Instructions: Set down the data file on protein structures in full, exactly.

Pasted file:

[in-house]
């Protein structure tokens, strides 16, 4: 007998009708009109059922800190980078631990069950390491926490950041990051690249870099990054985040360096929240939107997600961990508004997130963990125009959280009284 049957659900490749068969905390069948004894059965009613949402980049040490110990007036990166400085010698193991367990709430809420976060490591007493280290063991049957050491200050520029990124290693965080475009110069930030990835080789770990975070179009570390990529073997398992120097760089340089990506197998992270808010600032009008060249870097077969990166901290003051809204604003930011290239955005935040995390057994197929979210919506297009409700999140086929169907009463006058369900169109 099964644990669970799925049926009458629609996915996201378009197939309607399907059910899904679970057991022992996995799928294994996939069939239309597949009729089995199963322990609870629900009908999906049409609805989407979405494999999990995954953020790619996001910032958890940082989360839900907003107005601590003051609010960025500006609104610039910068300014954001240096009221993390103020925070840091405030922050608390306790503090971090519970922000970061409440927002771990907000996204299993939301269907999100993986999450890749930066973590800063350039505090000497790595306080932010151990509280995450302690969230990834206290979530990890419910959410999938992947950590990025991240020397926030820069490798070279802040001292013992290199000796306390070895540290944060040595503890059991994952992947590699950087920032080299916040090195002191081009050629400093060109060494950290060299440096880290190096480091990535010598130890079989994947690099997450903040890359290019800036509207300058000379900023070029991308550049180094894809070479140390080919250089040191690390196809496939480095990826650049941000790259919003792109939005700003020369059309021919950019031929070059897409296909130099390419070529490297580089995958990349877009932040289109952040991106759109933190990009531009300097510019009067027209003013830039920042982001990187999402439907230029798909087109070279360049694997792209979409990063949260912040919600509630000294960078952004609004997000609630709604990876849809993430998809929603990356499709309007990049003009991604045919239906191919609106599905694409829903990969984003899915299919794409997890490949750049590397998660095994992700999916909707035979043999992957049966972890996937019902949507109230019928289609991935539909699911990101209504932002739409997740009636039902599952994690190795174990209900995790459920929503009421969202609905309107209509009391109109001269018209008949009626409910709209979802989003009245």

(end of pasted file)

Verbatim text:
[in-house]
């Protein structure tokens, strides 16, 4: 007998009708009109059922800190980078631990069950390491926490950041990051690249870099990054985040360096929240939107997600961990508004997130963990125009959280009284 049957659900490749068969905390069948004894059965009613949402980049040490110990007036990166400085010698193991367990709430809420976060490591007493280290063991049957050491200050520029990124290693965080475009110069930030990835080789770990975070179009570390990529073997398992120097760089340089990506197998992270808010600032009008060249870097077969990166901290003051809204604003930011290239955005935040995390057994197929979210919506297009409700999140086929169907009463006058369900169109 099964644990669970799925049926009458629609996915996201378009197939309607399907059910899904679970057991022992996995799928294994996939069939239309597949009729089995199963322990609870629900009908999906049409609805989407979405494999999990995954953020790619996001910032958890940082989360839900907003107005601590003051609010960025500006609104610039910068300014954001240096009221993390103020925070840091405030922050608390306790503090971090519970922000970061409440927002771990907000996204299993939301269907999100993986999450890749930066973590800063350039505090000497790595306080932010151990509280995450302690969230990834206290979530990890419910959410999938992947950590990025991240020397926030820069490798070279802040001292013992290199000796306390070895540290944060040595503890059991994952992947590699950087920032080299916040090195002191081009050629400093060109060494950290060299440096880290190096480091990535010598130890079989994947690099997450903040890359290019800036509207300058000379900023070029991308550049180094894809070479140390080919250089040191690390196809496939480095990826650049941000790259919003792109939005700003020369059309021919950019031929070059897409296909130099390419070529490297580089995958990349877009932040289109952040991106759109933190990009531009300097510019009067027209003013830039920042982001990187999402439907230029798909087109070279360049694997792209979409990063949260912040919600509630000294960078952004609004997000609630709604990876849809993430998809929603990356499709309007990049003009991604045919239906191919609106599905694409829903990969984003899915299919794409997890490949750049590397998660095994992700999916909707035979043999992957049966972890996937019902949507109230019928289609991935539909699911990101209504932002739409997740009636039902599952994690190795174990209900995790459920929503009421969202609905309107209509009391109109001269018209008949009626409910709209979802989003009245």